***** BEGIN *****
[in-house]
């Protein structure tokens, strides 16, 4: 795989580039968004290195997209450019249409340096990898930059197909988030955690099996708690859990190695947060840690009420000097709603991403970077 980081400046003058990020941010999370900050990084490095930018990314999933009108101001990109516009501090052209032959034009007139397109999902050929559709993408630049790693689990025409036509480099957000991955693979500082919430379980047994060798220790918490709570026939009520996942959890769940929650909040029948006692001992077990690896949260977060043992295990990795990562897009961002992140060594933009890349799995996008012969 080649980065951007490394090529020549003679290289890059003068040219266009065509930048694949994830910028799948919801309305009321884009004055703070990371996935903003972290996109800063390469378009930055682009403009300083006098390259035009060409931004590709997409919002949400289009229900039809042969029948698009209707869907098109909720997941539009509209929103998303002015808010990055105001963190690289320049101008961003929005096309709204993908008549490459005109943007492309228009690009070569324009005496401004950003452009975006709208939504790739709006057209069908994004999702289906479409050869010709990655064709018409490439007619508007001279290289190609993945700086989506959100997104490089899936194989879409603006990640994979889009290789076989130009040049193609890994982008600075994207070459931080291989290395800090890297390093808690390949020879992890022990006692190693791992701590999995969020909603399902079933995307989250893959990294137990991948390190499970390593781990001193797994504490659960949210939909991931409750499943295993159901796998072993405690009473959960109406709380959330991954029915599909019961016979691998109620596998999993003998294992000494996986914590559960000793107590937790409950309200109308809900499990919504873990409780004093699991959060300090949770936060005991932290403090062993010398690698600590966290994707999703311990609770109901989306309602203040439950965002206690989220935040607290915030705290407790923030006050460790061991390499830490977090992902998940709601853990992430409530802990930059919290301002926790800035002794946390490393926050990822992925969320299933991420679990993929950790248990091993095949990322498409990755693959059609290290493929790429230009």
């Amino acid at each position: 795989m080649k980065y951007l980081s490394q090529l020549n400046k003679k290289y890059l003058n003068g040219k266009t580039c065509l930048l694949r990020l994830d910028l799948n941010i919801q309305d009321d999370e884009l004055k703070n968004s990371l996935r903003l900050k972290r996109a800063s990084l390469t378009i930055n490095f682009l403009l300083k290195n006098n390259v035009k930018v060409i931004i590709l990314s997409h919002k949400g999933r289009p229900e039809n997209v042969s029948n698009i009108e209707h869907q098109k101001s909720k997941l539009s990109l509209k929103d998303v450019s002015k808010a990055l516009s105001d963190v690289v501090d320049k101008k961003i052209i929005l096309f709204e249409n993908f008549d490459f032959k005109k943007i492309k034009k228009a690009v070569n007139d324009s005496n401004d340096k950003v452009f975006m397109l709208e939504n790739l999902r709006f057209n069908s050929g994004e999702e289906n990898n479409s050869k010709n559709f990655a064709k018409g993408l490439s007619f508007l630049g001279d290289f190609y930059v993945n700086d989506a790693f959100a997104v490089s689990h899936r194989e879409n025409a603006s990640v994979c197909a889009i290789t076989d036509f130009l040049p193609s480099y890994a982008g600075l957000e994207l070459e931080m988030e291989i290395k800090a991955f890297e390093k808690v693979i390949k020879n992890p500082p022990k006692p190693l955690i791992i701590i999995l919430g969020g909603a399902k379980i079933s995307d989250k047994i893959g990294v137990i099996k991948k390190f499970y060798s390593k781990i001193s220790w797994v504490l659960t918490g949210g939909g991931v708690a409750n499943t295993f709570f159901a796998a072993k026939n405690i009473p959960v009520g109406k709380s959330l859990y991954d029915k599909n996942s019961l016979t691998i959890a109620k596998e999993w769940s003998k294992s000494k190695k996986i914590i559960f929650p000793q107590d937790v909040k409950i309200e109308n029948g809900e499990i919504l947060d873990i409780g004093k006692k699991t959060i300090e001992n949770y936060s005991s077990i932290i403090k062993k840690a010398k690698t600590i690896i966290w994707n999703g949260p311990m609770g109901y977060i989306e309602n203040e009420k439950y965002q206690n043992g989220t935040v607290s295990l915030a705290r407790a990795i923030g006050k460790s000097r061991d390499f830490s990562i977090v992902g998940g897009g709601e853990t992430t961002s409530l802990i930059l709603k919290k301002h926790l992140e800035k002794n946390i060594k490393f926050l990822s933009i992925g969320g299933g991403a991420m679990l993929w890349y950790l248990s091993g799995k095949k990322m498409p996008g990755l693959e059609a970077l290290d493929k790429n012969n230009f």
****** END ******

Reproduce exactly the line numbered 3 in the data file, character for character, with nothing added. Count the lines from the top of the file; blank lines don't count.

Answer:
């Amino acid at each position: 795989m080649k980065y951007l980081s490394q090529l020549n400046k003679k290289y890059l003058n003068g040219k266009t580039c065509l930048l694949r990020l994830d910028l799948n941010i919801q309305d009321d999370e884009l004055k703070n968004s990371l996935r903003l900050k972290r996109a800063s990084l390469t378009i930055n490095f682009l403009l300083k290195n006098n390259v035009k930018v060409i931004i590709l990314s997409h919002k949400g999933r289009p229900e039809n997209v042969s029948n698009i009108e209707h869907q098109k101001s909720k997941l539009s990109l509209k929103d998303v450019s002015k808010a990055l516009s105001d963190v690289v501090d320049k101008k961003i052209i929005l096309f709204e249409n993908f008549d490459f032959k005109k943007i492309k034009k228009a690009v070569n007139d324009s005496n401004d340096k950003v452009f975006m397109l709208e939504n790739l999902r709006f057209n069908s050929g994004e999702e289906n990898n479409s050869k010709n559709f990655a064709k018409g993408l490439s007619f508007l630049g001279d290289f190609y930059v993945n700086d989506a790693f959100a997104v490089s689990h899936r194989e879409n025409a603006s990640v994979c197909a889009i290789t076989d036509f130009l040049p193609s480099y890994a982008g600075l957000e994207l070459e931080m988030e291989i290395k800090a991955f890297e390093k808690v693979i390949k020879n992890p500082p022990k006692p190693l955690i791992i701590i999995l919430g969020g909603a399902k379980i079933s995307d989250k047994i893959g990294v137990i099996k991948k390190f499970y060798s390593k781990i001193s220790w797994v504490l659960t918490g949210g939909g991931v708690a409750n499943t295993f709570f159901a796998a072993k026939n405690i009473p959960v009520g109406k709380s959330l859990y991954d029915k599909n996942s019961l016979t691998i959890a109620k596998e999993w769940s003998k294992s000494k190695k996986i914590i559960f929650p000793q107590d937790v909040k409950i309200e109308n029948g809900e499990i919504l947060d873990i409780g004093k006692k699991t959060i300090e001992n949770y936060s005991s077990i932290i403090k062993k840690a010398k690698t600590i690896i966290w994707n999703g949260p311990m609770g109901y977060i989306e309602n203040e009420k439950y965002q206690n043992g989220t935040v607290s295990l915030a705290r407790a990795i923030g006050k460790s000097r061991d390499f830490s990562i977090v992902g998940g897009g709601e853990t992430t961002s409530l802990i930059l709603k919290k301002h926790l992140e800035k002794n946390i060594k490393f926050l990822s933009i992925g969320g299933g991403a991420m679990l993929w890349y950790l248990s091993g799995k095949k990322m498409p996008g990755l693959e059609a970077l290290d493929k790429n012969n230009f």